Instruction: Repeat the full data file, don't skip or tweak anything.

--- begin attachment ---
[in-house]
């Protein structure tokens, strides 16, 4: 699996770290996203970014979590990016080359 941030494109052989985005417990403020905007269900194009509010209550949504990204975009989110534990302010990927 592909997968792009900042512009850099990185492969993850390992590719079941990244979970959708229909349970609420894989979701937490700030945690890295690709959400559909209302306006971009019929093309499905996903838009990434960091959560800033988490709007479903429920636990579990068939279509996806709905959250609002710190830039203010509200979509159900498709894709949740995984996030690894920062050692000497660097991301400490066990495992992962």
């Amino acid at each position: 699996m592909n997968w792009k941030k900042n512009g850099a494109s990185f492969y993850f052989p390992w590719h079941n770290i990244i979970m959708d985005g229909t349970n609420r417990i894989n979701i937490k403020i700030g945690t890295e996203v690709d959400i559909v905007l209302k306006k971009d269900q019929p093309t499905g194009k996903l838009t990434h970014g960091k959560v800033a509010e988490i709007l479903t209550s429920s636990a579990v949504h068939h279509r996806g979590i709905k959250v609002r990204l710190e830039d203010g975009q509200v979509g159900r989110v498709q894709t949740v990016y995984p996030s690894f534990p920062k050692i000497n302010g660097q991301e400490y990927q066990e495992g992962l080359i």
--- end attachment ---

[in-house]
């Protein structure tokens, strides 16, 4: 699996770290996203970014979590990016080359 941030494109052989985005417990403020905007269900194009509010209550949504990204975009989110534990302010990927 592909997968792009900042512009850099990185492969993850390992590719079941990244979970959708229909349970609420894989979701937490700030945690890295690709959400559909209302306006971009019929093309499905996903838009990434960091959560800033988490709007479903429920636990579990068939279509996806709905959250609002710190830039203010509200979509159900498709894709949740995984996030690894920062050692000497660097991301400490066990495992992962």
């Amino acid at each position: 699996m592909n997968w792009k941030k900042n512009g850099a494109s990185f492969y993850f052989p390992w590719h079941n770290i990244i979970m959708d985005g229909t349970n609420r417990i894989n979701i937490k403020i700030g945690t890295e996203v690709d959400i559909v905007l209302k306006k971009d269900q019929p093309t499905g194009k996903l838009t990434h970014g960091k959560v800033a509010e988490i709007l479903t209550s429920s636990a579990v949504h068939h279509r996806g979590i709905k959250v609002r990204l710190e830039d203010g975009q509200v979509g159900r989110v498709q894709t949740v990016y995984p996030s690894f534990p920062k050692i000497n302010g660097q991301e400490y990927q066990e495992g992962l080359i």